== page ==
One of the shirts beckons onlookers to, “Be a man” and “Eat bread”, while most of the others take a more friendly tone. Surprisingly the shirts are only available in sizes up to large.

Splenda celebrates 5 sweet years

Filed under: In The News — Tags: — @

Splenda is busy celebrating its 5th birthday, having first been first introduced to US consumers via the internet in 1999. Today the sweetener is used in mainstream products such as Pepsi Edge that are found in 20% of American households. Here are some facts about Splenda:

* #1 brand of sweetener in US by dollar sales
* Most of the sales growth is coming out of natural sugar, which is slowly losing “market share”
* Consumers use 5 billion Splenda packets per year, or about 9,000 in the time it took to read this article

Low-carb diets put Twinkies, Wonder Bread at risk

Filed under: Business — Tags: — @

Insterstate Bakeries Corp., most widely known for treats like Twinkies and Wonder Bread, has filed for Chapter 11 bankruptcy protection. The company cites the growing low-carb diet trend as a cause for lower sales and lost profits.

bq. The company has been hit by both accounting problems and a drop in sales it attributed to the popularity of low-carb diets.

Atkins Nutrionals breaks down the glycemic index

Filed under: Atkins Diet — Tags: — @ September 21, 2004

Atkins Nutrionals has sent out a press release that aims to explain the glycemic index and what it means for low-carb dieters:

A new research study from the Children’s Hospital in Boston, which was published in the British medical journal Lancet calls attention to the effectiveness of the glycemic index (GI) diet and further adds to the science which demonstrates that the principles of the Atkins Nutritional Approach work. Increasingly, consumers will begin to see foods labeled as low-glycemic or high-glycemic, a standard presently used in Europe and much of the rest of the world. Americans need to become more familiar with this concept.

Read the rest

Scooter Snacks intros low-carb roasted garlic jerky

Filed under: New Product — Tags: — @

Scooter Snacks today announced the latest addition to its line of kippered, gourmet jerky snacks that are low in carbs and sugar. This new flavor, Roasted Garlic, has “a smooth and mild taste” and will be made available online and in low-carb and gourmet retail stores across the US.

Made with 93-percent lean high-quality beef, Scooter Snacks offer those on-the-go a healthy alternative to “sugar-laden jerky that is tough, dry and which typically contains several MSG products and other chemicals.”

U.S. beer consumption decline attributed to low-carb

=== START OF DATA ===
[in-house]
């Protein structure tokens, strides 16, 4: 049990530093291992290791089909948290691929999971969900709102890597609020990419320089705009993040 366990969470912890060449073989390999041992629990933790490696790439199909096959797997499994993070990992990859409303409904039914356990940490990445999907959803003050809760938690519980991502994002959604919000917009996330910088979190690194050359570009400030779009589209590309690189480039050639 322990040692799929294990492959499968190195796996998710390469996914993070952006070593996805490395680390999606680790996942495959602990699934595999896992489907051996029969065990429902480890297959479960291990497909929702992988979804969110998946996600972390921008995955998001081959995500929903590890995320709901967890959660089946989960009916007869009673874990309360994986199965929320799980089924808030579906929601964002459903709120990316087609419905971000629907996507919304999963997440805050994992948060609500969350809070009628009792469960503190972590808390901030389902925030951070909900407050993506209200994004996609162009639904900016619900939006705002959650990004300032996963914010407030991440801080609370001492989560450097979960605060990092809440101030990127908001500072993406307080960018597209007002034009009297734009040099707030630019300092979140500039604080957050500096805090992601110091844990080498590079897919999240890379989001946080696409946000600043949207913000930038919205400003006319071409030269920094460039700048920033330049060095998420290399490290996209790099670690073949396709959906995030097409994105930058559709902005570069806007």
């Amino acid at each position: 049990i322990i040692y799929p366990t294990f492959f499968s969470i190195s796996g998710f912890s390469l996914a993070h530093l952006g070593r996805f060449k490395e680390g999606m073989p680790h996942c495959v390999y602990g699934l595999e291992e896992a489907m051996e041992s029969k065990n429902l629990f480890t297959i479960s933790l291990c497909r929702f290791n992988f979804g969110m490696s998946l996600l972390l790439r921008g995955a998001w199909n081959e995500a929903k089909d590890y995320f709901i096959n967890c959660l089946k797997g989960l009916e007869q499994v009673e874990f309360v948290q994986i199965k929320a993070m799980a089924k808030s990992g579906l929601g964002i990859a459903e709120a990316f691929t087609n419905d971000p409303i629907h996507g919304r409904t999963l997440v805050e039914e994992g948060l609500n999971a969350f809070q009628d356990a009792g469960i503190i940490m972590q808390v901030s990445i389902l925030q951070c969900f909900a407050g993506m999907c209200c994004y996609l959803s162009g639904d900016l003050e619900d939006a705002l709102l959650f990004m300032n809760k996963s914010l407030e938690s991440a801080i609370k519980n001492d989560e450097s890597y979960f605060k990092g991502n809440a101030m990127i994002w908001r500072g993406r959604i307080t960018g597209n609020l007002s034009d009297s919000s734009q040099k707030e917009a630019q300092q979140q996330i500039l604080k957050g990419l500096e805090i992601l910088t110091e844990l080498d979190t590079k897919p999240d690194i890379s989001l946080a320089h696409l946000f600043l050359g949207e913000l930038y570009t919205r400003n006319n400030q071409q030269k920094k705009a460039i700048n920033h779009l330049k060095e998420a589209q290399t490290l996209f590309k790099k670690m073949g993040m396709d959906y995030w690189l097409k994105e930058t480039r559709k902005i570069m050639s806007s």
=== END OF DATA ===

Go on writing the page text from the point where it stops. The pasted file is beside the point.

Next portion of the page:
Filed under: In The News — Tags: — @ September 20, 2004

After seven years of consistent gains, the U.S. beer market declined 0.3% in 2003 to 2.8 billion 2.25-gallon cases, according to the latest Adams Beer Handbook published by Adams Beverage Group.

“Beer consumption clearly took a hit from the focus on low-carb diets,” said Tiziana Mohorovic, spokesperson for Adams Beverage Group. “Increased competition from spirits and wine products also took its toll.”

Meanwhile, spirits and wine consumption have benefited from the low-carb lifestyle. “Beer was quickly stigmatized as a big source of carbohydrates, whereas spirits and wine are carb free,” said Mohorovic. “Not only has everything low-carb negatively affected the entire beer market, but new low-carb brews also appear to be cannibalizing established light beer brands.”

PowerBar intros ProteinPlus Carb Select bar

Filed under: New Product — Tags: — @ September 18, 2004

powerbar.jpgPowerBar has introduced its ProteinPlus Carb Select bar. The high-protein bar is available nationwide now.

bq. ProteinPlus Carb Select is a delicious anytime snack. Its smooth and creamy center is covered in a rich chocolaty coating–all with only 2 grams of impact carbohydrates. Plus, it’s packed with 22 grams of high quality protein and 12 vitamins and minerals, so you can feel great about enjoying ProteinPlus Carb Select!

General Foods International offers low-carb flavors

Filed under: New Product — Tags: — @ September 15, 2004

general-foods.jpgGeneral Foods International has reintroduced its sugar free, low fat flavors with two grams of carbs and 30 calories per serving. Available in the brand’s popular French Vanilla Cafe, Suisse Mocha, Cafe Vienna and Chai Latte flavors, the new products offer a creamy and rich-tasting drink option.

Sugar Free French Vanilla Cafe, Sugar Free Suisse Mocha and Sugar Free Cafe Vienna are also sold in 4.4 oz. tins, and the French Vanilla Cafe and Suisse Mocha flavors are available in decaffeinated. The suggested retail price for all the flavors is $3.69.